How are health and medicine portrayed?

(français)

Broadcasting and reception

Where is the film screened?

(français)
Etablissements scolaires

Schools

Presentations and events associated with the film

(français)

Audience

(français)
Scolaire

School audience

Local, national, or international audience

Description

(français)
Préambule : retour sur la tombe de Braille
Lettrages en surimpression d'une image de parc. Musique un peu mélancolique jouée par des instruments à cordes pendant presque toute cette séquence. Un homme et deux enfants avancent dans l'allée principale. On reconnaît au port de tête du garçonnet qu'il est aveugle. Ils prennent l'une des allées qui mènent aux tombes d'un cimetière. La fillette hésite et manque de se cogner contre une stèle funéraire, ce qui indique au spectateur qu'elle n'y voit pas non plus. Enfin, la posture et la démarche de côté de l'homme permettent d'arriver à la même conclusion. Ils se dirigent tous trois vers une tombe. Les enfants y déposent chacun leur bouquet de fleurs. Les gestes du garçonnet sont plus assurés que ceux de la fillette qui fait glisser sa main sur toute la longueur de la tombe avant de poser ses fleurs et a un peu plus de mal à revenir vers l'homme (le grand-père des enfants ?) Gros plan sur le nom de Louis Braille gravé sur la pierre tombale. (On notera qu'en 1955, date de production de cette émission, la tombe de Louis Braille à Coupvray (Seine-et-Marne) ne contient plus que ses mains, le reste de son corps ayant été transféré au Panthéon en 1952.)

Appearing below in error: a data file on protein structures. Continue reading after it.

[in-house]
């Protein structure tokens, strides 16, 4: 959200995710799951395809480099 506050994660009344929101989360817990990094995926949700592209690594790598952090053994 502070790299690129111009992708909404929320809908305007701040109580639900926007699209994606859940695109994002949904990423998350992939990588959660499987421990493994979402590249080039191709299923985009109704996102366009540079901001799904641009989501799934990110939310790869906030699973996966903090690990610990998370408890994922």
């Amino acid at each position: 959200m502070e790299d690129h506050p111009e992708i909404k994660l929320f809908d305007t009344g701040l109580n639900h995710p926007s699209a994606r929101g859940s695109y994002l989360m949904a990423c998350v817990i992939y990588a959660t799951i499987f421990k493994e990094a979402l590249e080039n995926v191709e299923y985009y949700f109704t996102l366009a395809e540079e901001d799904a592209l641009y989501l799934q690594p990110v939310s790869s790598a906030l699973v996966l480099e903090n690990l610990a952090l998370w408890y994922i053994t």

Commentaire : « Louis Braille. (...) C'est lui qui nous a donné de la lumière. N'oubliez jamais ce que nous lui devons. » (02'14)
L'école maternelle pour les enfants aveugles
Musique joyeuse à la flute traversière. On retrouve les deux enfants dans une salle de classe. La petite nourrit un petit perroquet en cage tandis que le garçon passe ses mains sur une poule posée devant lui. La voix de l'homme (le grand-père ?) en off se fait entendre de nouveau : "Vous avez plus de chance que moi, tous les deux. Aujourd'hui on vous aide tout petits à découvrir le monde." Le reste de l'émission s'emploie à illustrer cette phrase.
D'autres élèves sont occupés à diverses manipulations : découverte d'un animal empaillé, seaux gigognes, encastrements, jeu avec du sable, etc. Un garçon se lève et rejoint en tâtonnant un cheval de bois sur lequel il monte avec un peu de difficulté. Il se balance et ébauche un sourire. Pendant tout ce temps, sa tête reste orientée vers le sol. Vue d'ensemble de la classe qui permet de voir l'institutrice. Sur l'un des plans suivants, elle parle (raconte une histoire ?) aux élèves rassemblés autour d'elle. (04'02)